We each face things in life beyond our control. Sometimes, these external shocks are devastating. However, more often than not, our success or failure is determined by the quality of our thinking. Ralph Waldo Emerson put it this way: “Sow a thought and you reap an action; sow an act and you reap a habit; sow a habit and you reap a character; sow a character and you reap a destiny.” The way we think, and the actions we take, impact the results we ultimately achieve.
In last week’s column, I highlighted two examples of people making difficult situations worse with bad thinking. This week, I’d like to offer three questions that can help us to clarify our thinking and focus our decisions, thereby helping us to lay a firm foundation for our financial lives.
1) What am I doing to become more self-reliant?
Self-reliance means the capacity to take care of yourself without relying on someone else. It means independence. To the degree that you depend on parents, government agencies, or other third parties, you lack self-reliance.
Self-reliant people live within their means and save for the future. They know that life is what happens while you make other plans. Self-reliant people get a proper education for their chosen field, and keep current with their education as the years roll by. Self-reliant people build their network and actively develop career options.
Every self-reliant person has two major savings goals: retirement, and a rainy-day fund. All other savings goals are merely discretionary, depending on their chosen lifestyle.
2) What do I expect from my investments?
Financial markets generally attract two kinds of people: prospectors and farmers. Prospectors go to market to seek their fortune. They stake their claims, hoping to stumble into a motherlode. They hear tales of others getting rich and wonder when it will happen for them. Unfortunately, it usually doesn’t. Most prospectors go bust.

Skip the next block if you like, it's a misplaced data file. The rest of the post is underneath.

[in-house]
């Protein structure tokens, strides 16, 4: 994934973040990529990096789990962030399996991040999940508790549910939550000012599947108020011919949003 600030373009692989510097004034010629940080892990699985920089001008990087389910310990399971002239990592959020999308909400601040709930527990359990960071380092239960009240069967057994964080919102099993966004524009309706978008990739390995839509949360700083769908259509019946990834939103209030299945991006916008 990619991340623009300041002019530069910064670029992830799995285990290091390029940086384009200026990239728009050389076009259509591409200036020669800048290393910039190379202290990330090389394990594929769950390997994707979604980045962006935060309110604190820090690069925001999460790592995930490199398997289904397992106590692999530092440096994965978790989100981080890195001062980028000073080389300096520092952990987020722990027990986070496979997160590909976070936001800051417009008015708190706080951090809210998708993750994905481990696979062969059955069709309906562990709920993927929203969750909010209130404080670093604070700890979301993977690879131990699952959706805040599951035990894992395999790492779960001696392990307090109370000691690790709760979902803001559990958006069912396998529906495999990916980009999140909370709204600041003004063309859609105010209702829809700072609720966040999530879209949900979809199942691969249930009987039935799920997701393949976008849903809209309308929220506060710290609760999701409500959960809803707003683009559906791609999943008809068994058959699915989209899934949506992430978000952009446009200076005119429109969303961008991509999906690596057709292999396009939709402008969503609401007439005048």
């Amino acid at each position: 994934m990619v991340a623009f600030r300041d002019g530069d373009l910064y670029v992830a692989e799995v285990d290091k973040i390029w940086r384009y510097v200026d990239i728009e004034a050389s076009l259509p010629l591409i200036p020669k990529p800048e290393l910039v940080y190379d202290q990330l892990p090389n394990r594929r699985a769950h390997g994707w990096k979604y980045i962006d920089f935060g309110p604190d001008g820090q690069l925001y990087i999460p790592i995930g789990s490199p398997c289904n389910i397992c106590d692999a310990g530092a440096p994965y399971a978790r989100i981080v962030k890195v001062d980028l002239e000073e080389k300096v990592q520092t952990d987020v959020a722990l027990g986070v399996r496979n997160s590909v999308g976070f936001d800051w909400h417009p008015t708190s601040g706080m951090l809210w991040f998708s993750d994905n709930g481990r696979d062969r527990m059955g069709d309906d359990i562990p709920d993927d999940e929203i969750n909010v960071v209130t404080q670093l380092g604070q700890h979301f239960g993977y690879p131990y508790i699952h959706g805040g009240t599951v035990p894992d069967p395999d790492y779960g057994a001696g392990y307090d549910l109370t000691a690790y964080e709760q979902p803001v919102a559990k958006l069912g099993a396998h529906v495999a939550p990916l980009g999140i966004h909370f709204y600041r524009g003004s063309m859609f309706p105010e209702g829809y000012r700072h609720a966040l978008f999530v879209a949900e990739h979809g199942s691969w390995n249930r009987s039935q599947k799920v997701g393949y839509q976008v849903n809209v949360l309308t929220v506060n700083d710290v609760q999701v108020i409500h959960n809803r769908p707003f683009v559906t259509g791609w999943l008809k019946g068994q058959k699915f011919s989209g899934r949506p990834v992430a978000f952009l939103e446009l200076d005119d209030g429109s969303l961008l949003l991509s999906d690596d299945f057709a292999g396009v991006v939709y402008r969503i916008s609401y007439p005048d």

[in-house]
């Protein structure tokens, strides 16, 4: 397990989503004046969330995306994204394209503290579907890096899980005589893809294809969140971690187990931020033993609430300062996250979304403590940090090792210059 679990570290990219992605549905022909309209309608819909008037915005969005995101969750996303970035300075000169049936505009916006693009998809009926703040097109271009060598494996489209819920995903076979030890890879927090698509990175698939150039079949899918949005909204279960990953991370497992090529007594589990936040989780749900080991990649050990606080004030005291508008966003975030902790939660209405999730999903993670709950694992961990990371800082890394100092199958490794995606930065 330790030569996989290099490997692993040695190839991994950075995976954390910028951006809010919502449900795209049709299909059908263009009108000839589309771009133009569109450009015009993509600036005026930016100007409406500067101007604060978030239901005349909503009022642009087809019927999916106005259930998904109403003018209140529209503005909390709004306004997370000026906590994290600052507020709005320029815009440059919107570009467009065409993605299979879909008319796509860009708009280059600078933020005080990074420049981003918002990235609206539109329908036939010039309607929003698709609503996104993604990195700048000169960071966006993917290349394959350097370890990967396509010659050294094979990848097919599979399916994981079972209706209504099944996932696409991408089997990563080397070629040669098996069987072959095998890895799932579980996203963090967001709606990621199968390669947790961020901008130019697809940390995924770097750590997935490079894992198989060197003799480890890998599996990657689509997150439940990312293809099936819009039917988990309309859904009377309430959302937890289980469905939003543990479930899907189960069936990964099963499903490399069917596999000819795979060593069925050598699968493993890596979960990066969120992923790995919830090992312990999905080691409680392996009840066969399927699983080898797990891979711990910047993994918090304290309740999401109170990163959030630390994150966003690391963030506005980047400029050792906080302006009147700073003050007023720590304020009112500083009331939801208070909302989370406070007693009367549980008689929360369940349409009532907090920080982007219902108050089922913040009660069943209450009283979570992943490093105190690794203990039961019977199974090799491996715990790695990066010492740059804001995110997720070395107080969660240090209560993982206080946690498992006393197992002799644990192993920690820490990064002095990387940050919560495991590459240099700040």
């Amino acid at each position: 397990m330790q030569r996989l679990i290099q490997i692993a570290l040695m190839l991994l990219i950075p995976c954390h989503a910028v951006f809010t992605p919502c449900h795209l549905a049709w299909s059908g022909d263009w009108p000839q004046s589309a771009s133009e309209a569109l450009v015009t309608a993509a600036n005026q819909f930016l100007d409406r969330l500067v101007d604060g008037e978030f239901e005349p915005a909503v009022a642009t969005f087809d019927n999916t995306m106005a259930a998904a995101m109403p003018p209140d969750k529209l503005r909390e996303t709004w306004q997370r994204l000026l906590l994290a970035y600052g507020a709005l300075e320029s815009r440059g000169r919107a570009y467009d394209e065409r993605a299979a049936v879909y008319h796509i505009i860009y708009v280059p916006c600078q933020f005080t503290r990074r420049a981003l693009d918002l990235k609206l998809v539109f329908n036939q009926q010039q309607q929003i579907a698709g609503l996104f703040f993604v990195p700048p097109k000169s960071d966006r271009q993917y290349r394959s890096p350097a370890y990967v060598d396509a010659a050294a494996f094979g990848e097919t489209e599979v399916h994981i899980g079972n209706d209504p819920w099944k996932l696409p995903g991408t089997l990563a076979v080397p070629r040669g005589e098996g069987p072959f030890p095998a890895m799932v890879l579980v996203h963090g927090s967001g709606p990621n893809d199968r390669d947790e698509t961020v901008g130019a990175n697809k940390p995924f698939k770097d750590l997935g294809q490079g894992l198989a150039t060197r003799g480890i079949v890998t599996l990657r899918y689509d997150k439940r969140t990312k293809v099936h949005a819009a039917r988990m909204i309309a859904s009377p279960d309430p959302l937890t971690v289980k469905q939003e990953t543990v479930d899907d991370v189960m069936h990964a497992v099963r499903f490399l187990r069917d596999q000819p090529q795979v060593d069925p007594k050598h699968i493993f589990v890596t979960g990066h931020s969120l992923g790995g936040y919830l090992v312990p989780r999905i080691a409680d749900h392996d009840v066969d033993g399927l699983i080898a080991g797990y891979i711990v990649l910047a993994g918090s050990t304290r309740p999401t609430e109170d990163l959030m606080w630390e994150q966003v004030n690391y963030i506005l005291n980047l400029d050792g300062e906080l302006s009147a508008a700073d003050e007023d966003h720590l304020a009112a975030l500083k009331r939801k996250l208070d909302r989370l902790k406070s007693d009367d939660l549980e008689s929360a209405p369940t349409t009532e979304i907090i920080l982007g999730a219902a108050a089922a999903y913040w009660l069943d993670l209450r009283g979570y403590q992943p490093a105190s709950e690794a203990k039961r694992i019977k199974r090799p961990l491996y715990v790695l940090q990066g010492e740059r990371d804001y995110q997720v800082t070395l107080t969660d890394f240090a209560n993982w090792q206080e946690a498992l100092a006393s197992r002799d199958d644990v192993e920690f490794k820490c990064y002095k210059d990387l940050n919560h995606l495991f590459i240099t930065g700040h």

Farmers, on the other hand, see the market as fertile soil. They carefully sow their investments, nurturing them over time. Eventually, they reap a bountiful harvest. During some years, the harvest may be less bountiful than others, but over time, farmers’ disciplined efforts produce satisfying results.
Years ago, when I was a new bond trader, a guy named Charlie Jones was assigned to show me the ropes. One day, he asked me if I thought it was better to be lucky or smart. I said it was better to be smart, but Charlie assured me it was much better to be lucky. I understood what he was trying to tell me, but I’ve learned over the last 35 years that skill, knowledge, and discipline create their own “luck.” It is much better to be a farmer.
3) Do I let my emotions drive my financial decisions?
We can get ourselves into serious trouble when we let our emotions drive our decisions. This is called emotional reasoning and people do it all the time. For example, do your emotions tell you that you need to drive an expensive car—one that projects a certain image—when, really, any reliable vehicle would do? Do you worry about impressing the right people, wearing the right clothes, living in the right neighborhood? In my experience, most people who overspend rationalize their decisions through appeals to emotional reasoning.
Another brand of emotional reasoning is known as catastrophic thinking. With catastrophic thinking, we carry our fears to their logical extremes. Every setback is a catastrophe, every disappointment is the end of the world. Catastrophic thinking is based in fear and left unchecked, it will lead you to miss some truly wonderful investment opportunities.
As you consider these questions, you might recognize helpful changes you need to make in your financial life. Take the time to record your impressions so you can refer to them later. A good financial planner can help you follow through on them. Making course corrections now will help you build a firm foundation, and enable you to live with greater confidence in your financial future.
Steven C. Merrell MBA, CFP®, AIF® is a Partner at Monterey Private Wealth, Inc., an independent wealth management firm in Monterey. He welcomes questions you may have concerning investments, taxes, retirement, or estate planning. Send your questions to: Steve Merrell, 2340 Garden Road Suite 202, Monterey, CA 93940 or email them to firstname.lastname@example.org.